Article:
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Title: Phosphate-Mediated Remediation of Metals and Radionuclides

Abstract

Worldwide industrialization activities create vast amounts of organic and inorganic waste streams that frequently result in significant soil and groundwater contamination. Metals and radionuclides are of particular concern due to their mobility and long-term persistence in aquatic and terrestrial environments. As the global population increases, the demand for safe, contaminant-free soil and groundwater will increase as will the need for effective and inexpensive remediation strategies. Remediation strategies that include physical and chemical methods (i.e., abiotic) or biological activities have been shown to impede the migration of radionuclide and metal contaminants within soil and groundwater. However, abiotic remediation methods are often too costly owing to the quantities and volumes of soils and/or groundwater requiring treatment. The in situ sequestration of metals and radionuclides mediated by biological activities associated with microbial phosphorus metabolism is a promising and less costly addition to our existing remediation methods. This review highlights the current strategies for abiotic and microbial phosphate-mediated techniques for uranium and metal remediation.

Authors:
 [1];  [1];  [1]
  1. Department of Biological Sciences, University of Alabama, 300 Hackberry Lane, Tuscaloosa, AL 35487, USA
Publication Date:
Sponsoring Org.:
USDOE
OSTI Identifier:
1198206
Grant/Contract Number:  
FG02-04ER63906
Resource Type:
Journal Article: Published Article
Journal Name:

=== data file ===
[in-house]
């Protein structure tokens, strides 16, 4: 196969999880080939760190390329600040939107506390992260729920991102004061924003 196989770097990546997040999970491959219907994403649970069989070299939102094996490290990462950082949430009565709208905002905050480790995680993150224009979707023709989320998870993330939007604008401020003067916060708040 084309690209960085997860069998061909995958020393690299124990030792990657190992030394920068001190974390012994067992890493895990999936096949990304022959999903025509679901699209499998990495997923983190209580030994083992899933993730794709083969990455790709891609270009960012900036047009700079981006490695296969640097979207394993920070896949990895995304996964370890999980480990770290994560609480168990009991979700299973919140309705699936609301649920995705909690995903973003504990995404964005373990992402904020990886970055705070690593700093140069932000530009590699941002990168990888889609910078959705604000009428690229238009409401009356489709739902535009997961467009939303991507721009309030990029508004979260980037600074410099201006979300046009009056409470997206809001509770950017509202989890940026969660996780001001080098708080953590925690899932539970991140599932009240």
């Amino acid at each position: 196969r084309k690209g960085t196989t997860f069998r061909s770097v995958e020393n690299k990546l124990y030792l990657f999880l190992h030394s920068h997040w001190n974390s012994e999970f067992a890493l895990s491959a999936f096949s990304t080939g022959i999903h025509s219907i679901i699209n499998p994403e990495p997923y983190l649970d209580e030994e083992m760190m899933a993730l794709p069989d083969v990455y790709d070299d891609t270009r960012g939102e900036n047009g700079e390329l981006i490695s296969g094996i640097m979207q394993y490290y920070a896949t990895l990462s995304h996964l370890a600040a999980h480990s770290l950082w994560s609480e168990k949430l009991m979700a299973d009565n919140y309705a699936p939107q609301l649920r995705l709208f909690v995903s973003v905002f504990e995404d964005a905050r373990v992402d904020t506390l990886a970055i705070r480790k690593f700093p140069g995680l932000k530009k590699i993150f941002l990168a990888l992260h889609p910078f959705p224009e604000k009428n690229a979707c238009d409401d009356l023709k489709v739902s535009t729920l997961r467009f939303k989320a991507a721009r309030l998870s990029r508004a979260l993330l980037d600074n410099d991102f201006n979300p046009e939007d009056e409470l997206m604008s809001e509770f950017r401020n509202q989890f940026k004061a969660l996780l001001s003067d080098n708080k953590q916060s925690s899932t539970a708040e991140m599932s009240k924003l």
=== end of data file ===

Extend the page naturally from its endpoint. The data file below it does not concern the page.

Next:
Advances in Ecology
Additional Journal Information:
Journal Name: Advances in Ecology Journal Volume: 2014; Journal ID: ISSN 2356-6647
Publisher:
Hindawi Publishing Corporation
Country of Publication:
Country unknown/Code not available
Language:
English

Citation Formats

Martinez, Robert J., Beazley, Melanie J., and Sobecky, Patricia A. Phosphate-Mediated Remediation of Metals and Radionuclides. Country unknown/Code not available: N. p., 2014. Web. doi:10.1155/2014/786929.
Martinez, Robert J., Beazley, Melanie J., & Sobecky, Patricia A. Phosphate-Mediated Remediation of Metals and Radionuclides. Country unknown/Code not available. doi:10.1155/2014/786929.
Martinez, Robert J., Beazley, Melanie J., and Sobecky, Patricia A. Wed . "Phosphate-Mediated Remediation of Metals and Radionuclides". Country unknown/Code not available. doi:10.1155/2014/786929.
@article{osti_1198206,
title = {Phosphate-Mediated Remediation of Metals and Radionuclides},
author = {Martinez, Robert J. and Beazley, Melanie J. and Sobecky, Patricia A.},
abstractNote = {Worldwide industrialization activities create vast amounts of organic and inorganic waste streams that frequently result in significant soil and groundwater contamination. Metals and radionuclides are of particular concern due to their mobility and long-term persistence in aquatic and terrestrial environments. As the global population increases, the demand for safe, contaminant-free soil and groundwater will increase as will the need for effective and inexpensive remediation strategies. Remediation strategies that include physical and chemical methods (i.e., abiotic) or biological activities have been shown to impede the migration of radionuclide and metal contaminants within soil and groundwater. However, abiotic remediation methods are often too costly owing to the quantities and volumes of soils and/or groundwater requiring treatment. The in situ sequestration of metals and radionuclides mediated by biological activities associated with microbial phosphorus metabolism is a promising and less costly addition to our existing remediation methods. This review highlights the current strategies for abiotic and microbial phosphate-mediated techniques for uranium and metal remediation.},
doi = {10.1155/2014/786929},
journal = {Advances in Ecology},
issn = {2356-6647},
number = ,
volume = 2014,
place = {Country unknown/Code not available},
year = {2014},
month = {1}
}

Journal Article:
Free Publicly Available Full Text
Publisher's Version of Record at 10.1155/2014/786929

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Works referenced in this record:

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journal, January 2006

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